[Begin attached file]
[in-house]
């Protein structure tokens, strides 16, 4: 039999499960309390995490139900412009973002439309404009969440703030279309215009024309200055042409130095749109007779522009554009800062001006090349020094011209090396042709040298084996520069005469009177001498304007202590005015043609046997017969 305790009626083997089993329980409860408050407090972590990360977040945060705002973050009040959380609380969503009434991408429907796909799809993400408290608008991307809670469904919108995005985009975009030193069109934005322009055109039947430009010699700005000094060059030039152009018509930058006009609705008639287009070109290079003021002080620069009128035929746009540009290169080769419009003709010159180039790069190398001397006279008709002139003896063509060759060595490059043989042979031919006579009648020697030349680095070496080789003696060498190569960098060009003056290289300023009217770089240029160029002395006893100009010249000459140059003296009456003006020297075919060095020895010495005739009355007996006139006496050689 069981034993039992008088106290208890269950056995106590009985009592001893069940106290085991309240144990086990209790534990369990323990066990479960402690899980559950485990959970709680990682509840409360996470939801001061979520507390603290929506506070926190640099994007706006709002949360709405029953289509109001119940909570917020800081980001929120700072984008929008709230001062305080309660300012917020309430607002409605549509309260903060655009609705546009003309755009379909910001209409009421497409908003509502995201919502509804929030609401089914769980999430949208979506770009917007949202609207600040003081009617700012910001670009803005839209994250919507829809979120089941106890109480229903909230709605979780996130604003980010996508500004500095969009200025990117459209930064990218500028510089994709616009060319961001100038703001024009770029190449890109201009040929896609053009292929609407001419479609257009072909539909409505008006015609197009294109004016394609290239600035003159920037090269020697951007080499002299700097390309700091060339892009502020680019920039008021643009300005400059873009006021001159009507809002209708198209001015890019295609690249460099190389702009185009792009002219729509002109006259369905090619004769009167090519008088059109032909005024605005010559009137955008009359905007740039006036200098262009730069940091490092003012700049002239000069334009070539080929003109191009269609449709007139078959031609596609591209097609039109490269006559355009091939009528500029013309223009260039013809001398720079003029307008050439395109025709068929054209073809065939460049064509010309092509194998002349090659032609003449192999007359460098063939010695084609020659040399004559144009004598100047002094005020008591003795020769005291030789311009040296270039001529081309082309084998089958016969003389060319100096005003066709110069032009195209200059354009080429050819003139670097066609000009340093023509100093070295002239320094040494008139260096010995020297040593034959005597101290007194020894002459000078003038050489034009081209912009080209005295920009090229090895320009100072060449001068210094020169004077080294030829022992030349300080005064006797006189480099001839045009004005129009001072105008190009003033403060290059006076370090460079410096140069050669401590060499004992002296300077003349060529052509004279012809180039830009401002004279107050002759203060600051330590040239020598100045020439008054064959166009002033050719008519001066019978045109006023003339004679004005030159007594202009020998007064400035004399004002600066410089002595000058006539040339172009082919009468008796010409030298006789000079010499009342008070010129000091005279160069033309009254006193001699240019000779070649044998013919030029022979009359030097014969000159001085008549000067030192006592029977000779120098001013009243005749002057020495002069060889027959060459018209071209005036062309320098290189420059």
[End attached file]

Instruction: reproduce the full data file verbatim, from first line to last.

[in-house]
């Protein structure tokens, strides 16, 4: 039999499960309390995490139900412009973002439309404009969440703030279309215009024309200055042409130095749109007779522009554009800062001006090349020094011209090396042709040298084996520069005469009177001498304007202590005015043609046997017969 305790009626083997089993329980409860408050407090972590990360977040945060705002973050009040959380609380969503009434991408429907796909799809993400408290608008991307809670469904919108995005985009975009030193069109934005322009055109039947430009010699700005000094060059030039152009018509930058006009609705008639287009070109290079003021002080620069009128035929746009540009290169080769419009003709010159180039790069190398001397006279008709002139003896063509060759060595490059043989042979031919006579009648020697030349680095070496080789003696060498190569960098060009003056290289300023009217770089240029160029002395006893100009010249000459140059003296009456003006020297075919060095020895010495005739009355007996006139006496050689 069981034993039992008088106290208890269950056995106590009985009592001893069940106290085991309240144990086990209790534990369990323990066990479960402690899980559950485990959970709680990682509840409360996470939801001061979520507390603290929506506070926190640099994007706006709002949360709405029953289509109001119940909570917020800081980001929120700072984008929008709230001062305080309660300012917020309430607002409605549509309260903060655009609705546009003309755009379909910001209409009421497409908003509502995201919502509804929030609401089914769980999430949208979506770009917007949202609207600040003081009617700012910001670009803005839209994250919507829809979120089941106890109480229903909230709605979780996130604003980010996508500004500095969009200025990117459209930064990218500028510089994709616009060319961001100038703001024009770029190449890109201009040929896609053009292929609407001419479609257009072909539909409505008006015609197009294109004016394609290239600035003159920037090269020697951007080499002299700097390309700091060339892009502020680019920039008021643009300005400059873009006021001159009507809002209708198209001015890019295609690249460099190389702009185009792009002219729509002109006259369905090619004769009167090519008088059109032909005024605005010559009137955008009359905007740039006036200098262009730069940091490092003012700049002239000069334009070539080929003109191009269609449709007139078959031609596609591209097609039109490269006559355009091939009528500029013309223009260039013809001398720079003029307008050439395109025709068929054209073809065939460049064509010309092509194998002349090659032609003449192999007359460098063939010695084609020659040399004559144009004598100047002094005020008591003795020769005291030789311009040296270039001529081309082309084998089958016969003389060319100096005003066709110069032009195209200059354009080429050819003139670097066609000009340093023509100093070295002239320094040494008139260096010995020297040593034959005597101290007194020894002459000078003038050489034009081209912009080209005295920009090229090895320009100072060449001068210094020169004077080294030829022992030349300080005064006797006189480099001839045009004005129009001072105008190009003033403060290059006076370090460079410096140069050669401590060499004992002296300077003349060529052509004279012809180039830009401002004279107050002759203060600051330590040239020598100045020439008054064959166009002033050719008519001066019978045109006023003339004679004005030159007594202009020998007064400035004399004002600066410089002595000058006539040339172009082919009468008796010409030298006789000079010499009342008070010129000091005279160069033309009254006193001699240019000779070649044998013919030029022979009359030097014969000159001085008549000067030192006592029977000779120098001013009243005749002057020495002069060889027959060459018209071209005036062309320098290189420059």